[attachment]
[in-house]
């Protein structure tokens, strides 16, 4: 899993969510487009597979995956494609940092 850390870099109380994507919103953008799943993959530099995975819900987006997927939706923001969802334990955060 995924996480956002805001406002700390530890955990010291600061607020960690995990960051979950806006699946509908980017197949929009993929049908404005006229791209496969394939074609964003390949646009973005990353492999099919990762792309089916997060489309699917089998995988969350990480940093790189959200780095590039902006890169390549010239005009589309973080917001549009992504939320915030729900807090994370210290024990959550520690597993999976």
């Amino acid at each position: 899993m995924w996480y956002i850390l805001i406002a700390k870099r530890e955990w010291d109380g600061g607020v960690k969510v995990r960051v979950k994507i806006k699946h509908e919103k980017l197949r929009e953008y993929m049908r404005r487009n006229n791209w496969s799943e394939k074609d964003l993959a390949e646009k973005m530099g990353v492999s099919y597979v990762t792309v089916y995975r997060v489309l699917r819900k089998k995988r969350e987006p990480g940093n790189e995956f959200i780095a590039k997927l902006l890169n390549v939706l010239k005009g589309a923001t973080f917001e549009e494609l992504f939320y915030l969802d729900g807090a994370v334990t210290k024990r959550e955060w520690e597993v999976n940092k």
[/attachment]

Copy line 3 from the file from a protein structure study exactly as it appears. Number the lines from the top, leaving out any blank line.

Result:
């Amino acid at each position: 899993m995924w996480y956002i850390l805001i406002a700390k870099r530890e955990w010291d109380g600061g607020v960690k969510v995990r960051v979950k994507i806006k699946h509908e919103k980017l197949r929009e953008y993929m049908r404005r487009n006229n791209w496969s799943e394939k074609d964003l993959a390949e646009k973005m530099g990353v492999s099919y597979v990762t792309v089916y995975r997060v489309l699917r819900k089998k995988r969350e987006p990480g940093n790189e995956f959200i780095a590039k997927l902006l890169n390549v939706l010239k005009g589309a923001t973080f917001e549009e494609l992504f939320y915030l969802d729900g807090a994370v334990t210290k024990r959550e955060w520690e597993v999976n940092k």